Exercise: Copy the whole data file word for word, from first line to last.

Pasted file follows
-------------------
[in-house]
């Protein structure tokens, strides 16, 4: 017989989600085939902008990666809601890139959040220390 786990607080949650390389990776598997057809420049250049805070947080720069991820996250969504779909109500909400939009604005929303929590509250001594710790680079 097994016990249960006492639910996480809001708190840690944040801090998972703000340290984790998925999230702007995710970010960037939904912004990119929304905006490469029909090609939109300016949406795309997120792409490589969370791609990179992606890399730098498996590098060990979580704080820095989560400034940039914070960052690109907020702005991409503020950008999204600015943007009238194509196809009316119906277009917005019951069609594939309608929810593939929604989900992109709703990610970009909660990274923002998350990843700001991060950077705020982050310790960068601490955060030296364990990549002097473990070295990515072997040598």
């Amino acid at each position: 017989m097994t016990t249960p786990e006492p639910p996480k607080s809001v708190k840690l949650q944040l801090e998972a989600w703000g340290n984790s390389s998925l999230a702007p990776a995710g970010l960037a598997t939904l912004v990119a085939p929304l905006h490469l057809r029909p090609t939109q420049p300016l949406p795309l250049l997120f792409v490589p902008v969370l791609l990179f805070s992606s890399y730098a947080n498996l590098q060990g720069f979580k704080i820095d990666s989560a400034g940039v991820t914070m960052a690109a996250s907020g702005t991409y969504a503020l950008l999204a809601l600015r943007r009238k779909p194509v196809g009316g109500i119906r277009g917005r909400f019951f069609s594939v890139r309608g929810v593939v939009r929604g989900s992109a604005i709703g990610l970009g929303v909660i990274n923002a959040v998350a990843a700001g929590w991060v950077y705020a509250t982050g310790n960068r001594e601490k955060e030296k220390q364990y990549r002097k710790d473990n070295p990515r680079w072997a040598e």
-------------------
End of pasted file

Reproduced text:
[in-house]
């Protein structure tokens, strides 16, 4: 017989989600085939902008990666809601890139959040220390 786990607080949650390389990776598997057809420049250049805070947080720069991820996250969504779909109500909400939009604005929303929590509250001594710790680079 097994016990249960006492639910996480809001708190840690944040801090998972703000340290984790998925999230702007995710970010960037939904912004990119929304905006490469029909090609939109300016949406795309997120792409490589969370791609990179992606890399730098498996590098060990979580704080820095989560400034940039914070960052690109907020702005991409503020950008999204600015943007009238194509196809009316119906277009917005019951069609594939309608929810593939929604989900992109709703990610970009909660990274923002998350990843700001991060950077705020982050310790960068601490955060030296364990990549002097473990070295990515072997040598």
């Amino acid at each position: 017989m097994t016990t249960p786990e006492p639910p996480k607080s809001v708190k840690l949650q944040l801090e998972a989600w703000g340290n984790s390389s998925l999230a702007p990776a995710g970010l960037a598997t939904l912004v990119a085939p929304l905006h490469l057809r029909p090609t939109q420049p300016l949406p795309l250049l997120f792409v490589p902008v969370l791609l990179f805070s992606s890399y730098a947080n498996l590098q060990g720069f979580k704080i820095d990666s989560a400034g940039v991820t914070m960052a690109a996250s907020g702005t991409y969504a503020l950008l999204a809601l600015r943007r009238k779909p194509v196809g009316g109500i119906r277009g917005r909400f019951f069609s594939v890139r309608g929810v593939v939009r929604g989900s992109a604005i709703g990610l970009g929303v909660i990274n923002a959040v998350a990843a700001g929590w991060v950077y705020a509250t982050g310790n960068r001594e601490k955060e030296k220390q364990y990549r002097k710790d473990n070295p990515r680079w072997a040598e």